A wave of confidence swept through Asian markets Wednesday, led by a five percent surge in Tokyo and extending the previous day's broad global advance, raising hopes that recent turmoil may be coming to an end.
With investors in a risk-on mood, assets considered safe bets retreated, with the yen sagging against the dollar and euro, the Australian dollar recovering from six-year lows and emerging market currencies also getting much-needed support.
The surges will come as a relief to global markets, which have been hammered by intense volatility in recent weeks by long-running concerns about China's economy as well as the Federal Reserve's plans to increase interest rates.
In morning trade Japan's Nikkei was up 5.67 percent by lunch -- having sank more than two percent Tuesday -- Hong Kong added 2.68 percent while Shanghai and Seoul were more than two percent higher. Sydney jumped 1.5 percent and Taipei surged three percent.
Shanghai and Hong Kong led a regional rally Tuesday despite data showing another slump in Chinese trade, with experts suggesting Beijing stepped in to support mainland shares. The figures also raised the prospect China would unveil further economy-boosting measures, following five interest rate cuts since November.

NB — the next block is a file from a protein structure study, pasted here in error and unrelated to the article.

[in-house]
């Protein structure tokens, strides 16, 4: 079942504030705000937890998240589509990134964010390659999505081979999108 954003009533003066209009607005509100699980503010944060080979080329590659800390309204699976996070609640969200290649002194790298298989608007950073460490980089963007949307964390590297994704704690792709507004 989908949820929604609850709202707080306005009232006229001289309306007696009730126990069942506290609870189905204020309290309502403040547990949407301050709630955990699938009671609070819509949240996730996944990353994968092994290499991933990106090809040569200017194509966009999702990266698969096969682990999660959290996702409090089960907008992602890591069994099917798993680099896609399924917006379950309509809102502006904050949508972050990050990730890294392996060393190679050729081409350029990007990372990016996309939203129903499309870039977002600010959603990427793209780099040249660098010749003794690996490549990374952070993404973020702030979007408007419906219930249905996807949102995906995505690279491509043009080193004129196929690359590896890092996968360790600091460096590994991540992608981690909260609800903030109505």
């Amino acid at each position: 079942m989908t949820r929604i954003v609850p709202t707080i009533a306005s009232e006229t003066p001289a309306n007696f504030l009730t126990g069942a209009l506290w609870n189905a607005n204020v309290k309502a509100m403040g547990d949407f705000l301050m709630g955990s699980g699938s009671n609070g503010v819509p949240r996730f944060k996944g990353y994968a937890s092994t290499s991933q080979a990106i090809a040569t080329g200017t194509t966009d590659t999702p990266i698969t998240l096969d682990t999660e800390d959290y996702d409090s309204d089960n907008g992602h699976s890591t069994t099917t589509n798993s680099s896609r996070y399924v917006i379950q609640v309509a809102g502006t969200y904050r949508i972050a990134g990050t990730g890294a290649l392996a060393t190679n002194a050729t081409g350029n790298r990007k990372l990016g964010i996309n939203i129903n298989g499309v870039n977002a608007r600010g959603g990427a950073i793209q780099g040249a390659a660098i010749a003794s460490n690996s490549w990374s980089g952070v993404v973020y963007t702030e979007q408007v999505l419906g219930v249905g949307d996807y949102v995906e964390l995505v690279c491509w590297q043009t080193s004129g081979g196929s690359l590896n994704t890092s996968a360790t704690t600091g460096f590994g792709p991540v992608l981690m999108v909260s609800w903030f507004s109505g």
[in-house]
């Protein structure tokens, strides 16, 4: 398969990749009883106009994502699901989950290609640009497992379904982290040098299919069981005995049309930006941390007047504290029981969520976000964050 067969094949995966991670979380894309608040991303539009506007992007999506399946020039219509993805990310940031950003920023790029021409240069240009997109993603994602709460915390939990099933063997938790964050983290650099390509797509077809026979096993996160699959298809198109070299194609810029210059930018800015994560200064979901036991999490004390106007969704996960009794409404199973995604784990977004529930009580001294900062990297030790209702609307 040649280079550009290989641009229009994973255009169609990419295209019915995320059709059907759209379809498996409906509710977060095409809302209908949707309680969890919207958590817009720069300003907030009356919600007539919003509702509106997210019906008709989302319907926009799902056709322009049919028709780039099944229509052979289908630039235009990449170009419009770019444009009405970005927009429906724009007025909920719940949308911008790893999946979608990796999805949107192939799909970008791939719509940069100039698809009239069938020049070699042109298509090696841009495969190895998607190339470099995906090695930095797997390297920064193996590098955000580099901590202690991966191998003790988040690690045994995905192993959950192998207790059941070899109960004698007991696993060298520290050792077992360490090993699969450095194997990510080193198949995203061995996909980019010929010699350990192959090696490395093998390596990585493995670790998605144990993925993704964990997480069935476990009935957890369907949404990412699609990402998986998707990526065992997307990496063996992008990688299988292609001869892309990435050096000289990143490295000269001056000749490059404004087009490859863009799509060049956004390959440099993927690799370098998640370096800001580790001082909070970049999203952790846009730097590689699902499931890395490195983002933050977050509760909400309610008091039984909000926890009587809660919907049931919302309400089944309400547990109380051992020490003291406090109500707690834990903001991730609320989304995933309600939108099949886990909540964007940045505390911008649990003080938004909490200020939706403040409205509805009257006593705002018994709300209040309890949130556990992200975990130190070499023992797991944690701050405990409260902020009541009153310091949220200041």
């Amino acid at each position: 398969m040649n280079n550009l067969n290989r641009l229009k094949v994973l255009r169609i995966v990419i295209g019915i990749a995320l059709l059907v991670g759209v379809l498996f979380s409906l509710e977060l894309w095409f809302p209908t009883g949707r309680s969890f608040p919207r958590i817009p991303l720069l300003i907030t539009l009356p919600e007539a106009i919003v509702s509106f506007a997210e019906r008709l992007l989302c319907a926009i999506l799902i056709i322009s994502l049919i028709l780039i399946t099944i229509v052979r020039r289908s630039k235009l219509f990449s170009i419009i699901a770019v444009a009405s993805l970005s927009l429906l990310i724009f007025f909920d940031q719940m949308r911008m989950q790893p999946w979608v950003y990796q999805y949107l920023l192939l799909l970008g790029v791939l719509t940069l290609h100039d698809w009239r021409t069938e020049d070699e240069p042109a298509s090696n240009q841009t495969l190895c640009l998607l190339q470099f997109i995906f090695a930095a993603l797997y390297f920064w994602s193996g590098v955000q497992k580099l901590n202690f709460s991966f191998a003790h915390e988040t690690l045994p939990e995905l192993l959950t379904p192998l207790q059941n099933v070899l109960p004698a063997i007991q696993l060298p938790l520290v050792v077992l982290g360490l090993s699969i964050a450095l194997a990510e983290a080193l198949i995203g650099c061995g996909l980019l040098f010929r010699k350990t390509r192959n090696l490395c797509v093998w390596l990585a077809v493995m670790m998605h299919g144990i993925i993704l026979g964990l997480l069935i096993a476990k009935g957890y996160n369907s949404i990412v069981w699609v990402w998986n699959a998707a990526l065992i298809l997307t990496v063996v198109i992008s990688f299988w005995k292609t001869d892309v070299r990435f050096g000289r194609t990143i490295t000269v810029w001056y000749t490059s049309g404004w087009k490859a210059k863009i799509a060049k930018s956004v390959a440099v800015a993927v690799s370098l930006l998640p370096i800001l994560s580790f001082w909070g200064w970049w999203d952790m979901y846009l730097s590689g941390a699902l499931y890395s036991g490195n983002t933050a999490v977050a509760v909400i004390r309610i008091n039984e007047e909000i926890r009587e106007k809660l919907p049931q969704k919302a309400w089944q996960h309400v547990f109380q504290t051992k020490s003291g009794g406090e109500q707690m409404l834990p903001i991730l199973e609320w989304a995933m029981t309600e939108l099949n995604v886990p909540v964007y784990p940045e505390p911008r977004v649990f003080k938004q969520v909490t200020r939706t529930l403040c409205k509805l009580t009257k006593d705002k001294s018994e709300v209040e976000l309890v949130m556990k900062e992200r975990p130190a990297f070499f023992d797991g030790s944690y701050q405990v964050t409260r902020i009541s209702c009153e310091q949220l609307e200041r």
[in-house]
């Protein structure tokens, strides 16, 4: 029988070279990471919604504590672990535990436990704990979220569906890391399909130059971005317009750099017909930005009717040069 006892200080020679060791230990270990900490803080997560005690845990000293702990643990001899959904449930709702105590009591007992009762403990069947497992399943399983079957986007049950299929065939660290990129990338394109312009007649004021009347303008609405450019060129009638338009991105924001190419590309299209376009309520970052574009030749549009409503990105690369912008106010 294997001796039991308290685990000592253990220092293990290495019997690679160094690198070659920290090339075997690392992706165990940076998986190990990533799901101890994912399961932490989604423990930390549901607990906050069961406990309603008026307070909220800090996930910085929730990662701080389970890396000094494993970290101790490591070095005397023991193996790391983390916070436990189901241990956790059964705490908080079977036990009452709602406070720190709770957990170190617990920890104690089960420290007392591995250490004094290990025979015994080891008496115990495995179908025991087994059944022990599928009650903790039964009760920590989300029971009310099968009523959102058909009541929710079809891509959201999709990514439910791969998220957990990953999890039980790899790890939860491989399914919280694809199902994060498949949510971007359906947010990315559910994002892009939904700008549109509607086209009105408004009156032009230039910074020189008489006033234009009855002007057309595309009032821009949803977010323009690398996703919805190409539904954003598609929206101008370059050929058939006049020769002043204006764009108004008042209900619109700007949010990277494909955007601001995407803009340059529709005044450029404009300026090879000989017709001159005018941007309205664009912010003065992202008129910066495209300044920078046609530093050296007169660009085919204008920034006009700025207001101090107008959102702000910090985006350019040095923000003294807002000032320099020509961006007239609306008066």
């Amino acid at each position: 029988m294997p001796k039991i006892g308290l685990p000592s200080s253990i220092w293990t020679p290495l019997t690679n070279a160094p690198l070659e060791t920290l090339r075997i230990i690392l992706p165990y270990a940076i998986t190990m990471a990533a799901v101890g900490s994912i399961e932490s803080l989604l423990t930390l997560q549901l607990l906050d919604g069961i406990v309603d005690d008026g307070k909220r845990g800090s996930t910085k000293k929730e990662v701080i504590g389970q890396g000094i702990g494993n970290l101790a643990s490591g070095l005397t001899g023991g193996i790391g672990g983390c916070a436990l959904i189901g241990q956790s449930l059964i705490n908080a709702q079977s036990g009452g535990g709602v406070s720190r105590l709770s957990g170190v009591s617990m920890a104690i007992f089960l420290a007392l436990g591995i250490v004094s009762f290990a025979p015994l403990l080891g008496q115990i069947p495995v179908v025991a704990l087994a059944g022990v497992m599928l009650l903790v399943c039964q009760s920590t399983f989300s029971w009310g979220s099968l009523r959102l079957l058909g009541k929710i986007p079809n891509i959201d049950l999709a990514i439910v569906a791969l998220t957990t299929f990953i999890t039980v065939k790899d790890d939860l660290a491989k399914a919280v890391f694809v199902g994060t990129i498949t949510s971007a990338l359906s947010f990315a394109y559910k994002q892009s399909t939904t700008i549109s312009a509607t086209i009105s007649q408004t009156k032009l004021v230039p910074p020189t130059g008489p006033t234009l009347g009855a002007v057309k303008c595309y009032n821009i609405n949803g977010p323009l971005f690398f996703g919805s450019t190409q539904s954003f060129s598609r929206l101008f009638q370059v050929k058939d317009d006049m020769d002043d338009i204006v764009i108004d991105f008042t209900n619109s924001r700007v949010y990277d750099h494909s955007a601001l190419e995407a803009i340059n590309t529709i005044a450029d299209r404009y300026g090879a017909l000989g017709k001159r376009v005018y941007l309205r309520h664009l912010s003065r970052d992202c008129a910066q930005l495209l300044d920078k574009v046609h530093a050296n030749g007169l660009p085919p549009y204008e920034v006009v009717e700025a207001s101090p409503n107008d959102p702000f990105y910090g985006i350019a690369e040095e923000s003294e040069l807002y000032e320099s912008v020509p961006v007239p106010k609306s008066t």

The baton was then taken up in Europe where London, Frankfurt and Paris all tacked on more than one percent, helped by data showing the eurozone grew more than expected in April-June. Then, in New York all three major indexes surged more than two percent.
"Expectations for more policy action from China and strength in the European economy saw the return of risk," Chihiro Ohta, general manager at SMBC Nikko Securities, told Bloomberg News.
"At long last, we may be seeing a real rebound."
Currency markets also saw traders take a risk-on attitude, with the dollar at 120.29 yen from 119.82 Tuesday in New York, while the euro was at 134.64 yen from 134.22 yen.
The yen had been climbing in recent weeks as dealers moved into safer investments to protect them from the global market convulsions.
Also, the "Aussie" dollar was at 70.52 US cents against 69.75 cents late Tuesday in Tokyo and is well up from the six-year lows around 69.00 cents plumbed at the end of last week.
Emerging currencies enjoyed a rare advance, with the South Korean won up 0.8 percent against the greenback, the Indian rupee 0.4 percent higher and Malaysia's ringgit 0.7 percent stronger.
However, there remains uncertainty over the Fed's plans for raising interest rates, with the China crisis muddying the waters for bank policymakers as they prepare for a meeting next week.
Chris Weston, chief markets strategist in Melbourne at IG, warned further market ructions if a hike is announced, which could drag on investment opportunities. "We won't rule out more volatility ahead of the US meeting next week," he said.